Why is using a professional print lab so important?

This month marks one year in business. What a stressful and amazing year it has been! My business has changed and grown so much over the past year. The first half of the year I focused so much on posing, lighting, and other basics of photography. The second half of the year I focused more on finding myself with different editing styles. I know I will continue to grow, change and evolve those things each year, but I finally feel like I can focus on what happens after I deliver digital images.

I have spent the last year staring at color every day on my monitor and seeing consistent color has become so important to me. Something I have learned in my first year of business is how hard it is to get consistent color. Sunset light makes everything yellow, a lightbulb left on in a room changes the color, and if you have any natural light in your studio while using studio lights, well, good luck finding a good white balance. And when it comes to viewing images, your image colors can look different depending on the browser you use (Safari, Chrome, etc.) or if you are on your phone vs computer.

Before starting my business, I remember being so annoyed when I got photos delivered and our skin was red or yellow or orange or my pretty purple shirt was blue (?!). What I didn't know is it was the printing lab I was using, not the images themselves. Over the past year these differences have become more and more apparent to me while printing personal photos, but I didn't have the time to devote to making any changes. The more I started ordering my personal photos from professional printing labs, the more consistent I found my images to be, and the more I wanted to re-print all the pictures displayed in my house. By the end of this year, I vowed never again to order an image that will be displayed in my home from a consumer printer.

At first it was hard for me to justify the cost, because professional prints are more expensive, but all it took was one more order where I saved some money to see just how bad the color was compared to the other images hung in my house. I knew as soon as the busy fall season was over I wanted to do some research and start offering prints and products for my clients. 

I chose four different images taken over the last year, with different lighting and different editing. Initially, I just ordered these prints from the professional labs I wanted to compare for my clients. After seeing some subtle differences between the professional labs, I thought it would be a good idea to test consumer labs as well. I used the same four images to compare my professional print lab with prints from a few local consumer labs: Costco, Walmart, CVS and Walgreens. I have ordered from Shutterfly and Target enough in the past to know how inconsistent their coloring is. The point of this test was not to compare every single lab but to show the inconsistencies and differences between consumer labs in general.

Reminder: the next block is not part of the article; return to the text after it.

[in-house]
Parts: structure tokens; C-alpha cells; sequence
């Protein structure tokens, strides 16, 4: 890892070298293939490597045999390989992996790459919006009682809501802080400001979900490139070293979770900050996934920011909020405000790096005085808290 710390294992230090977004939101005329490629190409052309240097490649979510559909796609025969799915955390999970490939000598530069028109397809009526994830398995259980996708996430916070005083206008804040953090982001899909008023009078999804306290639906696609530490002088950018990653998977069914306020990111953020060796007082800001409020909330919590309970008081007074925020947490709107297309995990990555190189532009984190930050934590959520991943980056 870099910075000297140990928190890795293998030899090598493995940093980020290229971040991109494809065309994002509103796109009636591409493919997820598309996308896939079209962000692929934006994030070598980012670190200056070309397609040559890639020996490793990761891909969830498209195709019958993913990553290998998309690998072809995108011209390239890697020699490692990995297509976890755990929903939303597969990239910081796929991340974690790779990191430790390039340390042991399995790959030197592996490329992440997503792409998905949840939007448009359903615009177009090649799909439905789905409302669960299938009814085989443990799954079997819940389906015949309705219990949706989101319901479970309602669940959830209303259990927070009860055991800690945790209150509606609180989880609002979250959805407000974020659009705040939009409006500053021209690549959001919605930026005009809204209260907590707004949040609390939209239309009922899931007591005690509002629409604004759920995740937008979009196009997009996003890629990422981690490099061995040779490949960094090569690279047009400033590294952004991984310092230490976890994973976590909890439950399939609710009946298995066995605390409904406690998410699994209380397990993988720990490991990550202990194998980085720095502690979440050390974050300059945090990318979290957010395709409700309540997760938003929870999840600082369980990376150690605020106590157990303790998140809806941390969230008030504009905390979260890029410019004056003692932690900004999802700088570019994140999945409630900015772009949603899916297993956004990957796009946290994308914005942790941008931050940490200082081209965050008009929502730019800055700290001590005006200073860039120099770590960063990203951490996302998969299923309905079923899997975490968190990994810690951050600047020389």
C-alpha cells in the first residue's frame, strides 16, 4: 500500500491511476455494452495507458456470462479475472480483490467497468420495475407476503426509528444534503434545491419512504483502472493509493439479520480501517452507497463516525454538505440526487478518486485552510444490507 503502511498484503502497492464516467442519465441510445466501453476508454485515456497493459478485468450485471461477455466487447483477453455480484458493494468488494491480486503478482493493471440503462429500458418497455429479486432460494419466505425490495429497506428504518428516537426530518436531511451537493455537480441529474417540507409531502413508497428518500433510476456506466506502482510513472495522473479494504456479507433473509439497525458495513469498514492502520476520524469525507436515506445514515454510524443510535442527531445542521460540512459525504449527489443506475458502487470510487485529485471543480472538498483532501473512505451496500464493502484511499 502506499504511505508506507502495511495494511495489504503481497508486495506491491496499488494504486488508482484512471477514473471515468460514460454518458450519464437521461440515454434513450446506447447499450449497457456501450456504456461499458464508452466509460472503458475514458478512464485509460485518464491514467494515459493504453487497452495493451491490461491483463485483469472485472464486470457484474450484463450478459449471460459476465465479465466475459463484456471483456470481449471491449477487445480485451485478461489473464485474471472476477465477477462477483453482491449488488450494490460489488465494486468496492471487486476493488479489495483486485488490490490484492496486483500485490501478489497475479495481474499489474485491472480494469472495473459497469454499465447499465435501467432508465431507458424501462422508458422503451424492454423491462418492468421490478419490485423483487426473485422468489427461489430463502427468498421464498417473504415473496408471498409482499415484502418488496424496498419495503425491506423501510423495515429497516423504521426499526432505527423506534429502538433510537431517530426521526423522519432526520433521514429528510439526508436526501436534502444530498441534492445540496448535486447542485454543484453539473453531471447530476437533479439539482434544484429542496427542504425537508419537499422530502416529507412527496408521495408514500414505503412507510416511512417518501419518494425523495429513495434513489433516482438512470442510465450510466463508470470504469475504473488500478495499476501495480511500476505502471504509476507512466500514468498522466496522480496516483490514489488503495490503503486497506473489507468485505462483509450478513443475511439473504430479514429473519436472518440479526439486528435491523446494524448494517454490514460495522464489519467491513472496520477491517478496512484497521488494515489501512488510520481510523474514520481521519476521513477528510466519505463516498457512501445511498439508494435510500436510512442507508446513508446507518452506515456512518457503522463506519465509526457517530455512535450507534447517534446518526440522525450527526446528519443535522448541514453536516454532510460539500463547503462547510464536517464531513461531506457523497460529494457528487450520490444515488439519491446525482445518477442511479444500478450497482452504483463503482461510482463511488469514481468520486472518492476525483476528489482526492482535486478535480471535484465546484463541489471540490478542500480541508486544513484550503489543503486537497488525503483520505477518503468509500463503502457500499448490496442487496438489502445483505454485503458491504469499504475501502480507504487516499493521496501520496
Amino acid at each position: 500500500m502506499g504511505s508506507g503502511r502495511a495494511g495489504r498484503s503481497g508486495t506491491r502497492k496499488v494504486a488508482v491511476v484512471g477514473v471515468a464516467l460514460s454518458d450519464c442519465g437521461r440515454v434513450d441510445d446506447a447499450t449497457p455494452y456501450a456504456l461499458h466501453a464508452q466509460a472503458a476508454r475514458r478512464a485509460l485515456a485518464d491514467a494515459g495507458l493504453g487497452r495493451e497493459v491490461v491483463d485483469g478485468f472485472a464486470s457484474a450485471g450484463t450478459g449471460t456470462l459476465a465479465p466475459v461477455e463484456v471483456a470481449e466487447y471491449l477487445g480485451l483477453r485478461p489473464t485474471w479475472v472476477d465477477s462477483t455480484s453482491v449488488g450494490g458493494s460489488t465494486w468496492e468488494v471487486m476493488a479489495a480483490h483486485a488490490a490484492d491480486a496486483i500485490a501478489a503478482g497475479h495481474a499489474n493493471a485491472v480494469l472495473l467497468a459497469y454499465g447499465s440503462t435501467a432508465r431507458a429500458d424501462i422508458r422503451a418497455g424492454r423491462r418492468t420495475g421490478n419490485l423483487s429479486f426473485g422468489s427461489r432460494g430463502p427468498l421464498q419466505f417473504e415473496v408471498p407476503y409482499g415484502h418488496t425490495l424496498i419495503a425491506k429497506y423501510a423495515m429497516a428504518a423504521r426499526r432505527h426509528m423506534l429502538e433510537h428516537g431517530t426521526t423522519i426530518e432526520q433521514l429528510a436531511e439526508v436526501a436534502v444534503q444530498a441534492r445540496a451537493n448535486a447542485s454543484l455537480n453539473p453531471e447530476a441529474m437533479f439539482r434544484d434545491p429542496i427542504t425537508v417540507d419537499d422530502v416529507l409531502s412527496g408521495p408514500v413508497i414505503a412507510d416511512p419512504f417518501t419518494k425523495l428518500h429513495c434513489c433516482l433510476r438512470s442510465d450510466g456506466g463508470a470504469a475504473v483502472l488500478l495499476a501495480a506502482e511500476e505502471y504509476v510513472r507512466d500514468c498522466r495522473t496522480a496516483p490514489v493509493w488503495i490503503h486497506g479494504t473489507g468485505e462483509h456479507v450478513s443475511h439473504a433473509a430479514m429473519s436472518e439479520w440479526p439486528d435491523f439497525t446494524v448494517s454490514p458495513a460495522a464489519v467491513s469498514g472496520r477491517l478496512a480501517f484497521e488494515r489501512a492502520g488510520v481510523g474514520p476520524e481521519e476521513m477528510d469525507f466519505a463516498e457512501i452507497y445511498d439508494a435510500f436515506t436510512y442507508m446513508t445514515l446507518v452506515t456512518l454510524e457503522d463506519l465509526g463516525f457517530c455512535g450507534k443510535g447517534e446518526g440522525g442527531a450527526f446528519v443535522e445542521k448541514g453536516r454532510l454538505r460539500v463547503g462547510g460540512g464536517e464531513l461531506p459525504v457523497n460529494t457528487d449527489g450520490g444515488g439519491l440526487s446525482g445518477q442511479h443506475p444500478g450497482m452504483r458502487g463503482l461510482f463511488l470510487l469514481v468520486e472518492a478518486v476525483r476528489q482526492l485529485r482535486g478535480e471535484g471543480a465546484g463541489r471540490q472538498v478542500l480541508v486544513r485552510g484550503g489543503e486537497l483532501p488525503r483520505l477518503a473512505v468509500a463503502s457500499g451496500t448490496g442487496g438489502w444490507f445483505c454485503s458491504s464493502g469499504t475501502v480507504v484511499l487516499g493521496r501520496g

Note: Each print was sent the same file with the automatic adjustments and corrections turned off. The prints in this post are a photo of a photo. I am basing my evaluation on the appearance of the actual prints in person. Also, the screen or the browser you are using to view this post may vary from my screen.

Here is the first original image:

Here are the consumer prints. None of them match the original image. Not even close. They all had a wide variety of colors and tones, and the saturation was too strong in all but one. Our sweet little baby boy looks red or yellow in three of the four images. 

Northern Virginia Newborn Photographer

Here is the original image:

Northern Virginia Newborn Photographer

This was the most inaccurate batch. Especially that bottom right image. I love that they moved my crop and cut off her head - and she is apparently really jaundice now too! Although she was slightly red in real life and in my image, she was either orange, yellow or really red in our printed photos.  

Northern Virginia Newborn Photographer

Here is the original image:

Northern Virginia Milestone Photographer

As you can see below, the saturation and color are all off again. The bottom left photo was completely smeared and out of focus. And once again, this sweet baby girl is bright orange in our bottom right photo. 

Northern Virginia Milestone Photographer

Here is the original image:

Northern Virginia Family Photographer

I think the differences in this photo would be the least noticeable to someone who doesn't stare at colors every day. I think everyone can see how much the green grass color varies in each photo. When looking closely in person, you can also see the differences in the skin tones (more orange/yellow/red). The saturation also varies in each print. 

Northern Virginia Family Photographer

This blog post is not meant to bash these consumer labs. I have used them numerous times for a variety of reasons in the past and I probably will again in the future for school projects, etc. but no longer for images that will be displayed in my home.

I spend many hours editing and preparing your images for you. The point of this blog post is to let you know that if you are going to invest money into professional photos, I would recommend you follow up that investment on the products and prints. You don't want to look orange or yellow on that huge canvas above your mantle.

Using a lab that specializes in professional prints truly makes a difference. In the end, this comparison has shown that you won’t receive any type of color consistency through any of these consumer print labs.

Update 9/28/17: Each of my clients are now able to order through a professional printer directly through their online gallery.